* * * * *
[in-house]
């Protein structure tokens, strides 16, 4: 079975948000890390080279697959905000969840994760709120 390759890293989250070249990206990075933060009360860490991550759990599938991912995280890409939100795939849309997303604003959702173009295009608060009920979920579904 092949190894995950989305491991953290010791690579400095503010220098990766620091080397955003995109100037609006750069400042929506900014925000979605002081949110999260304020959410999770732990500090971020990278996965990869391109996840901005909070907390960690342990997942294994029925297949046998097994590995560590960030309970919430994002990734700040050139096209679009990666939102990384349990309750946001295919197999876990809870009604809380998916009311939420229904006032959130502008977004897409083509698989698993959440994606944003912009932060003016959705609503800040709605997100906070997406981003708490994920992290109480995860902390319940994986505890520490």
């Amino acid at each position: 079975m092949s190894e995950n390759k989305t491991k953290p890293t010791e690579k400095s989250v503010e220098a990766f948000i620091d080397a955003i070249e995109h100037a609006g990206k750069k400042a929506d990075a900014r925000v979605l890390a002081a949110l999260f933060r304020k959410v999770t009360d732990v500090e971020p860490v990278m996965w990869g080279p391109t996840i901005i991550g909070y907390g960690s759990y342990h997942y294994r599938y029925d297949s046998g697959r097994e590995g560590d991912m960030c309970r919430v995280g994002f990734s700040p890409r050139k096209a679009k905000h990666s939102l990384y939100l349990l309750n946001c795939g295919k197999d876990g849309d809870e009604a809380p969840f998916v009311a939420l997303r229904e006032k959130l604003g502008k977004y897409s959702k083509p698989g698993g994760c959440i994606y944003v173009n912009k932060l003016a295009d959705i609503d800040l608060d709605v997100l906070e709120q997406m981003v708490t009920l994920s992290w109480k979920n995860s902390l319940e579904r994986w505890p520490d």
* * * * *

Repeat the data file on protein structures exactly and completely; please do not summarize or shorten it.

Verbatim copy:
[in-house]
């Protein structure tokens, strides 16, 4: 079975948000890390080279697959905000969840994760709120 390759890293989250070249990206990075933060009360860490991550759990599938991912995280890409939100795939849309997303604003959702173009295009608060009920979920579904 092949190894995950989305491991953290010791690579400095503010220098990766620091080397955003995109100037609006750069400042929506900014925000979605002081949110999260304020959410999770732990500090971020990278996965990869391109996840901005909070907390960690342990997942294994029925297949046998097994590995560590960030309970919430994002990734700040050139096209679009990666939102990384349990309750946001295919197999876990809870009604809380998916009311939420229904006032959130502008977004897409083509698989698993959440994606944003912009932060003016959705609503800040709605997100906070997406981003708490994920992290109480995860902390319940994986505890520490």
């Amino acid at each position: 079975m092949s190894e995950n390759k989305t491991k953290p890293t010791e690579k400095s989250v503010e220098a990766f948000i620091d080397a955003i070249e995109h100037a609006g990206k750069k400042a929506d990075a900014r925000v979605l890390a002081a949110l999260f933060r304020k959410v999770t009360d732990v500090e971020p860490v990278m996965w990869g080279p391109t996840i901005i991550g909070y907390g960690s759990y342990h997942y294994r599938y029925d297949s046998g697959r097994e590995g560590d991912m960030c309970r919430v995280g994002f990734s700040p890409r050139k096209a679009k905000h990666s939102l990384y939100l349990l309750n946001c795939g295919k197999d876990g849309d809870e009604a809380p969840f998916v009311a939420l997303r229904e006032k959130l604003g502008k977004y897409s959702k083509p698989g698993g994760c959440i994606y944003v173009n912009k932060l003016a295009d959705i609503d800040l608060d709605v997100l906070e709120q997406m981003v708490t009920l994920s992290w109480k979920n995860s902390l319940e579904r994986w505890p520490d």